Four luxurious spa hotels

Alexander House Hotel
A hot tub straight out of Hobbiton at the grand but unstuffy Alexander House spa in West Sussex

Alexander House in West Sussex sits within 120 acres of beautiful grounds, and inside, “guests float through the grand, but unstuffy manor house in soft robes and slippers”, says Julia Richardson in The Times. Grecian columns and marble statues line the underground swimming pool, along with hydrotherapy baths and monsoon showers, “but it’s the outdoor area that really steals the show”, with its wooden barrel sauna that “looks like it’s been lifted straight out of Hobbiton”. There is also a huge range of scrubs, mud therapies and massages on offer. Suites are spacious and quiet and the food in the hotel’s three-Rosette restaurant is “absolutely delicious”.

From £149 a night – see AlexanderHotels.co.uk.

Relaxing by the Med

In a prime location overlooking Majorca’s mountains, forests and the Mediterranean, the Jumeirah Port Soller Hotel & Spa “has all the luxury dining and leisure options you might need for a fly-and-flop stay”, says Alice Revel in The Daily Telegraph. With three restaurants, an expansive spa and numerous pools, including an adults-only infinity pool, “it’s one of the island’s most inviting destinations for some indulgent relaxation”. The hotel has 120 bedrooms and suites and its rooftop sun terrace is positioned to take advantage of the views. The Jumeirah’s Talise spa “is a destination in itself”. It features a sauna, steam room, sensation showers, ice fountain, relaxation rooms, fitness centre and an outdoor hydrotherapy pool. There is also a broad selection of massages and complementary therapies on offer.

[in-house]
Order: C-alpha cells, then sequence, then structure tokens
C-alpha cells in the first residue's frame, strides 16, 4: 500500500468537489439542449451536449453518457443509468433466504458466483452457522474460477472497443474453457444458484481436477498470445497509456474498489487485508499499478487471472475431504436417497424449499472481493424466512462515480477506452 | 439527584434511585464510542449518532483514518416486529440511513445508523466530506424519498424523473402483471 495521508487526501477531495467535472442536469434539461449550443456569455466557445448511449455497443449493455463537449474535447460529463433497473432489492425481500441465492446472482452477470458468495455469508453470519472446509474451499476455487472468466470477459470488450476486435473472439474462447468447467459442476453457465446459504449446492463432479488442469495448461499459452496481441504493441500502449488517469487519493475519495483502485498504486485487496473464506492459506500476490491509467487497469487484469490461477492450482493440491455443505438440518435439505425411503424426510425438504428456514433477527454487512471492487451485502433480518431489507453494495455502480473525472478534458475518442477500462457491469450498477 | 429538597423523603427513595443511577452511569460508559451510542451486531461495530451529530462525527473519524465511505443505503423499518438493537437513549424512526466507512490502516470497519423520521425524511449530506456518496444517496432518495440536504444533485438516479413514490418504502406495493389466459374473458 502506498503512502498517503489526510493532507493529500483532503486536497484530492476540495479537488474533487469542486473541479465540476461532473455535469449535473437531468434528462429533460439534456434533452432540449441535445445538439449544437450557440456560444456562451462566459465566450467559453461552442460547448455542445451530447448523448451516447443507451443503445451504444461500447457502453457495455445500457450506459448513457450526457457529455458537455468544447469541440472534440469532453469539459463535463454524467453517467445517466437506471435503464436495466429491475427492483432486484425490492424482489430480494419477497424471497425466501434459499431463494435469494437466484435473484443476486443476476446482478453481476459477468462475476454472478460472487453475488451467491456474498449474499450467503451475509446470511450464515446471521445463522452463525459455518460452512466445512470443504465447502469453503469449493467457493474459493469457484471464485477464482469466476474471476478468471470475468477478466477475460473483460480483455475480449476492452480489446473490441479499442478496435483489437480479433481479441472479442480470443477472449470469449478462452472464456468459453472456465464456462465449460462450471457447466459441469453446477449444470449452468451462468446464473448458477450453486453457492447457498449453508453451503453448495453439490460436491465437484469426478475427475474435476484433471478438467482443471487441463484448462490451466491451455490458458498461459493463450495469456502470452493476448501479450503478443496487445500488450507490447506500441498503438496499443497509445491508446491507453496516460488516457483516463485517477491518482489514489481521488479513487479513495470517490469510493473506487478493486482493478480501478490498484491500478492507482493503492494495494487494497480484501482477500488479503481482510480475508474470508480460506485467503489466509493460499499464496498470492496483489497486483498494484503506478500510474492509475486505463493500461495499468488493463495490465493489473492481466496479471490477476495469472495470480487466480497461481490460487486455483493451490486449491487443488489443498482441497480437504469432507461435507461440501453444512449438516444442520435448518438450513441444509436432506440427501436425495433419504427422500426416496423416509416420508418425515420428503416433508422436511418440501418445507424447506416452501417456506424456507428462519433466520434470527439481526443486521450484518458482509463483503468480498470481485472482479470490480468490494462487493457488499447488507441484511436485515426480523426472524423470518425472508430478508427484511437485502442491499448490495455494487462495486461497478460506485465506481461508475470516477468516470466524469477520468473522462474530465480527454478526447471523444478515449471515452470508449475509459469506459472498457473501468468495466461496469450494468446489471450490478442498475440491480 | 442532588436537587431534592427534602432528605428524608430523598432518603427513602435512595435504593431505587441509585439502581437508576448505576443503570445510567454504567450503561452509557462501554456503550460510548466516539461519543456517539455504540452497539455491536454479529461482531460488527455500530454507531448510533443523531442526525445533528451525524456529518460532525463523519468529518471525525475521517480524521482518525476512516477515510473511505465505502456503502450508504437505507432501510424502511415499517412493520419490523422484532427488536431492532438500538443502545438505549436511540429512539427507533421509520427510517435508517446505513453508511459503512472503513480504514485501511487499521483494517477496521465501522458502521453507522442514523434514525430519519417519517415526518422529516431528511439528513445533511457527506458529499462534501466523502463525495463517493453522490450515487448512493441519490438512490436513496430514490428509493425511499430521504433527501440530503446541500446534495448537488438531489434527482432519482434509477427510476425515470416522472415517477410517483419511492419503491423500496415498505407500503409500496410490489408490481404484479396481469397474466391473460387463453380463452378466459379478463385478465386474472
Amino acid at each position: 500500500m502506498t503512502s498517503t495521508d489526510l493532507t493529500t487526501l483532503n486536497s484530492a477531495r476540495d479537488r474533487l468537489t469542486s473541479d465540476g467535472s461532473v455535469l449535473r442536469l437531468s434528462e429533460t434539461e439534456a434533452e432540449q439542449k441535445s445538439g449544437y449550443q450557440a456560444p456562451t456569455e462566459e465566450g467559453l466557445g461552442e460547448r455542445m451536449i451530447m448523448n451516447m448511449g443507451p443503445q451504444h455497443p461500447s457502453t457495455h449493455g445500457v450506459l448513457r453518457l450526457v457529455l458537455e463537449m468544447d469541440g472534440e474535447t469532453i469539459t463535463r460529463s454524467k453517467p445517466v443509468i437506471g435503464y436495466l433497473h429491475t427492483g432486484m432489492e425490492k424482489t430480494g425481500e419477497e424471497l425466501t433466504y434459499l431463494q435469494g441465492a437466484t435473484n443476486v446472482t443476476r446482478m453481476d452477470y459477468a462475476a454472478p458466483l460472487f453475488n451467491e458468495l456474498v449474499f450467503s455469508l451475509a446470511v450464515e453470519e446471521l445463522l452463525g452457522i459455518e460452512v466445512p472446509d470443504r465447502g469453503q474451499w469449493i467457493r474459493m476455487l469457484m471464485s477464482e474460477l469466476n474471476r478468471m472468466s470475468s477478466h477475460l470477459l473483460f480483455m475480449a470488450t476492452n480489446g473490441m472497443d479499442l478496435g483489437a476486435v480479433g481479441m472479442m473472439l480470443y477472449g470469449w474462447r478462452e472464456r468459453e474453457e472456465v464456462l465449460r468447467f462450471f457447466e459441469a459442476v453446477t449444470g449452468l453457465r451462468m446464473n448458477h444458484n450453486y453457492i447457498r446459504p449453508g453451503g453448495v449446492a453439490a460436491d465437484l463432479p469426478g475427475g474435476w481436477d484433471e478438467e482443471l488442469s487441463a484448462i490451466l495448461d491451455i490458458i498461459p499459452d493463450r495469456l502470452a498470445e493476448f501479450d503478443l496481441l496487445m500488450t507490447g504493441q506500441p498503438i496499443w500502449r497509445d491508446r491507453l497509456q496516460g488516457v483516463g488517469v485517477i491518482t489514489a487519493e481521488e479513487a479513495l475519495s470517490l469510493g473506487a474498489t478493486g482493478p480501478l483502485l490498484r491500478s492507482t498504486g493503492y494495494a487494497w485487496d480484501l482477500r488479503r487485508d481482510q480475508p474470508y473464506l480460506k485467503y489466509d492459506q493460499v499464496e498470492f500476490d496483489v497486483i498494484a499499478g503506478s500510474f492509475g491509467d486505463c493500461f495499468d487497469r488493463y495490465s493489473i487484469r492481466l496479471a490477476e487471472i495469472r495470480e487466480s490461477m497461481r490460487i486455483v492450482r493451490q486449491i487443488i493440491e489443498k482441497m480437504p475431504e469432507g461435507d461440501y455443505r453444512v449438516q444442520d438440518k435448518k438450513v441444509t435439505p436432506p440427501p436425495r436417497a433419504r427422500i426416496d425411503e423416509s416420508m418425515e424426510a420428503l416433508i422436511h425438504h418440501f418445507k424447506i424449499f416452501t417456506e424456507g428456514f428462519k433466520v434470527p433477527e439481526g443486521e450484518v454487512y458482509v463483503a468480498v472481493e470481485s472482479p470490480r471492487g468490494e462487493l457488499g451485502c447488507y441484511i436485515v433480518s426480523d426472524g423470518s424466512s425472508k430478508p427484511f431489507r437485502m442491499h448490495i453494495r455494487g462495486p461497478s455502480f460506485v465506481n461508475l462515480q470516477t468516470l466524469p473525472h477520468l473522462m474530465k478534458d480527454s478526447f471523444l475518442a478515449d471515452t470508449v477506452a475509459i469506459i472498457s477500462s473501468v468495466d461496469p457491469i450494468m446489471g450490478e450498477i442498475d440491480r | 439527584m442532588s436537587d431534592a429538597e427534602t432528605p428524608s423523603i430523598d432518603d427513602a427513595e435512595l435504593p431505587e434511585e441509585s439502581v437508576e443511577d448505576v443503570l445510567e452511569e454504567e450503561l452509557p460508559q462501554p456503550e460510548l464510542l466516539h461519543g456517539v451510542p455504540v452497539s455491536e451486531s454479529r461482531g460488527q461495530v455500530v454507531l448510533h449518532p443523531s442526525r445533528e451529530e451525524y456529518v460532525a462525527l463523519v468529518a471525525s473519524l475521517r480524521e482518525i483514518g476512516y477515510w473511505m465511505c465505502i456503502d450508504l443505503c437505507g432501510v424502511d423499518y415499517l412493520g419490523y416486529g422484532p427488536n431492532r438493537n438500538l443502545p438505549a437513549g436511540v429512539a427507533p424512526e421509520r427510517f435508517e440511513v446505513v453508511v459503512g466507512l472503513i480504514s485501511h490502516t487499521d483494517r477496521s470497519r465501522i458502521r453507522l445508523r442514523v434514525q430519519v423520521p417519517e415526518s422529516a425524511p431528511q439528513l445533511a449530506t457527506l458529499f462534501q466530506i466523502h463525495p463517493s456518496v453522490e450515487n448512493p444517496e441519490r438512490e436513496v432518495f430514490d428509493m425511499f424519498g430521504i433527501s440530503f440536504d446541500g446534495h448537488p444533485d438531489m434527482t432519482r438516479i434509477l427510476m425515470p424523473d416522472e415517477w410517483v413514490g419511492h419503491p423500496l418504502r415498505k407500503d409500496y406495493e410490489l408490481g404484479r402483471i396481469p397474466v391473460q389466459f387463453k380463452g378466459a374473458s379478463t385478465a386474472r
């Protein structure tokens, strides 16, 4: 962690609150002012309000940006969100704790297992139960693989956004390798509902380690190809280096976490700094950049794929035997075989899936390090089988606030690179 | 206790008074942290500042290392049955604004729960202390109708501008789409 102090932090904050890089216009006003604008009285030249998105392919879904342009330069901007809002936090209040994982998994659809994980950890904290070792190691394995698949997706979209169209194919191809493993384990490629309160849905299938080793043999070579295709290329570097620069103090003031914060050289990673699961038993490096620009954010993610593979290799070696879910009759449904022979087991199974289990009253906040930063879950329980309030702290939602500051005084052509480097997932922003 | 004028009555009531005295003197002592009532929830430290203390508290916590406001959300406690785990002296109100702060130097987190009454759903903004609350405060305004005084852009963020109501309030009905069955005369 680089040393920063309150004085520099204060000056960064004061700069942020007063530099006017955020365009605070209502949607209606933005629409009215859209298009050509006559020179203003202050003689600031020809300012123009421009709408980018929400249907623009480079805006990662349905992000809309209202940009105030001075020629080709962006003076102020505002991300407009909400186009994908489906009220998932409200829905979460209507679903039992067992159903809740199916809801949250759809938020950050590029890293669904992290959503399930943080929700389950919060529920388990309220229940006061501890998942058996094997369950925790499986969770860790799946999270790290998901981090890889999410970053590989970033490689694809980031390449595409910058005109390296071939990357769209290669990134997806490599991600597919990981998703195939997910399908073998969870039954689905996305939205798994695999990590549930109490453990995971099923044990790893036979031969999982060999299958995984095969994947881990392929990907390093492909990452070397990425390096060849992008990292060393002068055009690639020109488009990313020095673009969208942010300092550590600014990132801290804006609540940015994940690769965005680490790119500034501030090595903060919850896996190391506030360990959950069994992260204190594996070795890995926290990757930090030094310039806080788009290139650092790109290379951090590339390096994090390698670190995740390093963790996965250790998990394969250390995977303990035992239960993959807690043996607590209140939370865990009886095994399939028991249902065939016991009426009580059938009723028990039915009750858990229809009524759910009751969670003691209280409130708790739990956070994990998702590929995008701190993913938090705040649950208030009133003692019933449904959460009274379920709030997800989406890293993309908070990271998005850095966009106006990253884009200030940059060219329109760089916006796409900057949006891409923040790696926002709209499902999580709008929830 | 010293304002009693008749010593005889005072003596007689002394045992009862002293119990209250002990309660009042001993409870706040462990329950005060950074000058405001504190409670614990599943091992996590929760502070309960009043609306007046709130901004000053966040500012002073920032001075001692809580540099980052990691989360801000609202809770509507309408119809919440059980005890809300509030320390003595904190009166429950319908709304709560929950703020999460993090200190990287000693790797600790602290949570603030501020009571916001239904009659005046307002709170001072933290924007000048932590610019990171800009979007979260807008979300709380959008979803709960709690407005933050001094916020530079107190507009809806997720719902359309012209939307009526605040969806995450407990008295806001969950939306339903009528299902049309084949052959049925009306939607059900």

From 349 a night – see Jumeirah.com.

A 1,000-year-old thermal cave

Grotta Guisti
Learn to live better on a Tuscan cave retreat

Grotta Giusti in Tuscany is “something of an antidote to our brain overload”, says Heather Saul in “i” newspaper. The spa, which is located in Monsummano Terme, focuses on anti-ageing therapies and programmes designed with the goal of helping us to “live better” through a combination of diet, exercise and anti-stress and mindfulness techniques. A big draw for many guests is the 1,000-year-old natural thermal cave, where you can enjoy a hot spring lake, a floating massage in the dark waters, or a scuba-diving lesson. Guests begin in the coolest part of the cave, called Paradise, then make their way to Purgatory, where the temperature gradually rises, and finally arrive in Hell, the hottest part of the caves at 34°C. Here, you are asked to relax silently on sun loungers and “it’s a surreal experience”.

From 270 a night – see GrottaGiustispa.com.

The epitome of uber luxury

The Shangri-La Le Touessrok on Mauritius, an island bristling with five-star hotels, is “the epitome of uber-luxury”, says Tom Laing on MailOnline. Here waiters deliver fruit platters and cocktails on Segways, while the spa showcases the island’s botanical produce, growing its own herbs to use in massage treatments. Guests can choose between various “pampering extravaganzas”, such as Amazonian mud masks, seaweed and bio-plasma face masks as well as sugar-cane baton massages. The room in the Frangipani Wing, “flung across a wooden bridge over a dry sandy creek”, features “an enormous bed”, a balcony facing a quiet beach and “a huge egg-shaped bath”. With four different restaurants and the Sega rum bar dotted across the hotel, “you’re spoiled for choice”.

Seven nights cost from £1,500, including flights; SusieFreemanTravel.com.

Sweden’s new floating spa hotel

The Arctic Bath hotel and spa “might be the most unique way yet” of experiencing Swedish Lapland, says Annabel Fenwick Elliott on MailOnline. The spa hotel, which is due to open in early 2018, will float on the river Lule in summer and freeze into place in winter. The star attraction is the bath that sits in the centre of its circular complex – “heated to a ‘refreshing’ 4˚C for those partial to an icy dip”. Those less brave can lounge around the deck and gaze at the Northern Lights, or find warmth in the accompanying spa and saunas, the roofs topped with an “artful array” of local timber logs. Visitors can then stay overnight in one of the six minimalist cabins dotted around.